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Double Number.

Published Quarterly by the Society at Springfield, Illinois.


Associate Editors:

George W. Smith

Andrew Russel

H. W. Clendenin

Edward C. Page

Applications for membership in the Society may be sent to the Secretary of

the Society, Mrs. Jessie Palmer Weber, Springfield, Illinois. Membership Fee, One Dollar-Paid Annually. Life Membership, $25.00



Nos. 1-2.



The twenty-fourth annual meeting of the Illinois State Historical Society was held in the auditorium of the new Centennial Memorial Building on Tuesday and Wednesday, May 22-23, 1923.

This was the first meeting of any kind to be held in this building, and it is appropriate that the Historical Society should be the first to use it as the Historical Library and Historical Society will be permanently located in the building. The first public address delivered in the building was that of Prof. Milo M. Quaife of Wisconsin, who presented the first paper at the meeting of the Historical Society. The title of this address is The Northwestern Career of Jefferson Davis. It is published in this number of the Journal.

The annual address before the Society was made by United States Senator Simeon D. Fess of Ohio on the subject The

European Situation and our Relation to it. The address was a masterly one and showed with clearness the speaker's complete acquaintance with American and European diplomatic history, especially during the past twenty years, which, of course, includes the period covered by the World War. There was a very large audience who heard Senator Fess's address with great interest. Extracts from the address have been published in the papers of the larger American cities and even in England. It is published in full, as are all other papers de livered at the annual meeting, in the transactions of the Historical Society for 1923.

Mr. Wallace Rice recited a poem entitled Illinois and Time, Dedicatory Poem, written by him in honor of the first occupancy of the Centennial Memorial Building.

One of the most interesting features of the annual meeting was the dinner at the Illini Country Club in honor of Prof. E. B. Greene who has resigned from the faculty of the University of Illinois and goes to Columbia University. An account of the special features of the dinner is given in this number of the Journal.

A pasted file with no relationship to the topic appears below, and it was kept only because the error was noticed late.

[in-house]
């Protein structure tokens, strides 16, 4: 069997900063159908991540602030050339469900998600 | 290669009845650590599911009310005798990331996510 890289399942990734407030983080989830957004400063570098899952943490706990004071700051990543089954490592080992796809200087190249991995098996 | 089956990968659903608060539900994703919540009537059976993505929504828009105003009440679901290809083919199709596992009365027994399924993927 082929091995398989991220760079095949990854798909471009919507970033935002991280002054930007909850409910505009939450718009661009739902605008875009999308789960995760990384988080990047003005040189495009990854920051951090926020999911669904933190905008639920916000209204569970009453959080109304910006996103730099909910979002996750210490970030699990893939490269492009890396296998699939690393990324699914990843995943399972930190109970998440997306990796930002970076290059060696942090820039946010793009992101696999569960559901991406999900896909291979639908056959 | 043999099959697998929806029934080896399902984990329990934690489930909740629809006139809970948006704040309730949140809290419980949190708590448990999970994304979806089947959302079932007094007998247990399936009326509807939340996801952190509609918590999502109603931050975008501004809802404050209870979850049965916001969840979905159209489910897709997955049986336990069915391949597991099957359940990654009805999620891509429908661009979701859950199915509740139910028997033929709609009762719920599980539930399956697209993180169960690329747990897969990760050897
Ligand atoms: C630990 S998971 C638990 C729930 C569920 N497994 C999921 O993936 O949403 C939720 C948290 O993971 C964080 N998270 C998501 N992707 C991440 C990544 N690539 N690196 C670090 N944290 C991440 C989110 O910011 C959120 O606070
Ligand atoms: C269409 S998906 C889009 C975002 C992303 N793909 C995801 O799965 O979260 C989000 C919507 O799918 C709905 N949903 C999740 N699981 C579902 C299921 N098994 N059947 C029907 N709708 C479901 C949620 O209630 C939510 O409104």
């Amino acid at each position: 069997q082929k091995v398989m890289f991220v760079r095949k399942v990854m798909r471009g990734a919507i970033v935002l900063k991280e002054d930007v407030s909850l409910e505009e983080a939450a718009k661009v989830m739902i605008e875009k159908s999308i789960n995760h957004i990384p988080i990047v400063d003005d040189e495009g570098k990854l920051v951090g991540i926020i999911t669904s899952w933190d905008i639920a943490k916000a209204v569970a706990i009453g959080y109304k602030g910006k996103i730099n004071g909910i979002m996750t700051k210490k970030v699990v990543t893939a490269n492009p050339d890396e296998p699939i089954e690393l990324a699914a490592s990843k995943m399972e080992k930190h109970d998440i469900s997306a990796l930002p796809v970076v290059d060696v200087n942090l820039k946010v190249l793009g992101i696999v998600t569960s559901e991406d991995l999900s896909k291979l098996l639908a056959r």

Other addresses presented at the annual meeting were: Benjamin F. IIarris, an Illinois Pioneer, by Mrs. Mary Vose Harris, Champaign; The Prairie and the Railroad, by Mr. C. A. Harper, University of Illinois; Ephraim Elmer Ellsworth, first martyr of the Civil War, by Prof. L. E. Robinson, Monmouth ('ollege, Monmouth, Illinois; The Influence of Tennesseans in the formation of Illinois, by Rev. E. B. Landis, D. D., Homewood, Illinois; Influence of Commerce on Union Sentiment in the Old Northwest in 1860, by Mr. A. L. Kohlmier, Indiana State University, Bloomington; The Life and Public Services of Mrs. John A. Logan, by Mrs. A. S. Caldwell, Regent Logan Chapter, D. A. R., Carbondale, Illinois, who was an intimate friend of Mrs. Logan. Mrs. Caldwell was unable to be present and her paper was read by the Secretary of the Society. The musical numbers given at the various sessions were greatly enjoyed.

The business meeting of the Society was held Wednesday morning at which time reports of officers and committees were heard. The report of the Secretary gave an exhaustive account

of the affairs of the Historical Society for the year ending May 22, 1923. This report is published in the annual Transactions of the Society. Members who heard the report urged that on future occasions the Secretary's report be read at the evening session when the audience is larger, in order that members and friends become better acquainted with the plans, endeavors and accomplishments of the Historical Society.